Re: server setting the content-type (Rob McCool)
Message-id: <>
From: (Rob McCool)
Date: Thu, 30 Dec 1993 12:46:29 -0600
In-Reply-To: Bob Stayton <>
       "server setting the content-type" (Dec 30, 10:24am)
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To: Bob Stayton <>,
Subject: Re: server setting the content-type
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 * server setting the content-type  by Bob Stayton (
 *    written on Dec 30, 10:24am.
 * Is there any way to have the NCSA server set the content
 * type of a file as text/html if it starts with the <HTML>
 * tag rather than by its filename extension?

Unfortunately not.

 * Our site has a mixture of character and graphical terminals, so we
 * are trying to use both mosaic and lynx.  I've noticed an
 * inconsistency between the two in reading HTML files from an
 * NCSA 1.0 server.
 * - In mosaic, an HTML file named "foo" will display as
 * formatted text if it contains a <TITLE> tag.
 * - In lynx, such a file will be interpreted as text and
 * display the HTML tags.  In order for it to be shown as
 * formatted text, I had to change my server's srm.conf file to:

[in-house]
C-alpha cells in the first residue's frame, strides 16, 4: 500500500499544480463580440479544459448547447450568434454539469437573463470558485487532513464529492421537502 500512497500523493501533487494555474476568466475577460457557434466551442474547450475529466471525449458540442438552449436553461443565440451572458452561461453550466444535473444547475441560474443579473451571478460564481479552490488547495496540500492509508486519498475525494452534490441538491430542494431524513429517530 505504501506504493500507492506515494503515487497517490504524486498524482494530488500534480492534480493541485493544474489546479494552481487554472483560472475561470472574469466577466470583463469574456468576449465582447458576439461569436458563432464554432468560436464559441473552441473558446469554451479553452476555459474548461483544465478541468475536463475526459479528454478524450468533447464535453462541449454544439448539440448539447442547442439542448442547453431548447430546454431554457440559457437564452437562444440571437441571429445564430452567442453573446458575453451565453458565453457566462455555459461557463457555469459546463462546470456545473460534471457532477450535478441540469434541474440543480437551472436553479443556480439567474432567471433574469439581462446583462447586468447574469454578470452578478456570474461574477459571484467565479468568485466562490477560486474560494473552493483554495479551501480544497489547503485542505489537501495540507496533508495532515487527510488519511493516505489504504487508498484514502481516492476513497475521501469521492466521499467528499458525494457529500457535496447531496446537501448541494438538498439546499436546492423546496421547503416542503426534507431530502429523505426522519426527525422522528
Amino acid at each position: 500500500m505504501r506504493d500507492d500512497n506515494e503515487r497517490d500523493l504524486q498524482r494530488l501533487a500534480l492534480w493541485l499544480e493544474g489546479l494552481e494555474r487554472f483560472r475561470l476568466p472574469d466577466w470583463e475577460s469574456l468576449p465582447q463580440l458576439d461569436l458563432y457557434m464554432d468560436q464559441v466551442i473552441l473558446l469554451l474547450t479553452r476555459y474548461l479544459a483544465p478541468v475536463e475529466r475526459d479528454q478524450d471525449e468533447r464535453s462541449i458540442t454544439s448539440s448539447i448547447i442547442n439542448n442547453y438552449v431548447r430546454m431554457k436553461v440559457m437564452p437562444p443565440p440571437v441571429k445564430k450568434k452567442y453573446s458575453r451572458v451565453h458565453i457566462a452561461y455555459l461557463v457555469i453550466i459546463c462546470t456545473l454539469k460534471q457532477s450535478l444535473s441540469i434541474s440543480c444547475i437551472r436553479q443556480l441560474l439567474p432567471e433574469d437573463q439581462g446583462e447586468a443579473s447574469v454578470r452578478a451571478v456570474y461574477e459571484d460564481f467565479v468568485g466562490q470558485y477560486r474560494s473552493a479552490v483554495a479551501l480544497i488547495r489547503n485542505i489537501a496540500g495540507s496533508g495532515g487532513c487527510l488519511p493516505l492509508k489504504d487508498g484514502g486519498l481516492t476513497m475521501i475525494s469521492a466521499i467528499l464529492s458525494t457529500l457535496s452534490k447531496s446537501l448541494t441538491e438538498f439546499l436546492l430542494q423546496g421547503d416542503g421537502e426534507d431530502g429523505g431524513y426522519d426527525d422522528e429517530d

* DefaultType text/html
 * so that the delivered document has the proper Content-type
 * header for HTML.  But that means text files will be
 * interpreted as HTML also and not display properly.
 * We have good reasons not to add ".html" to each
 * HTML document, but we also don't want to add .txt
 * to every text document.  
 * I talked with Lou Montulli about the inconsistency
 * and he suggested that it should be the server that
 * types a file, not the client.  I seem to agree with
 * him, hence my question.  
Yes, he is right, it's the server's problem. Unfortunately there isn't too
much that can be done in the current framework to help you... MIME typing is
currently all done either by filename extension or explicit config.
directives (AddType in .htaccess files).

 * It would seem pretty
 * easy for the server to look at the top of the file for the
 * <HTML> signature and deliver it with that content-type.

Um, well, it would be easy, but I don't think it should be done, since
binary files that happen to begin with <HTML> will confuse the server. If
it's a solution that works for you, hacking it in should not be any big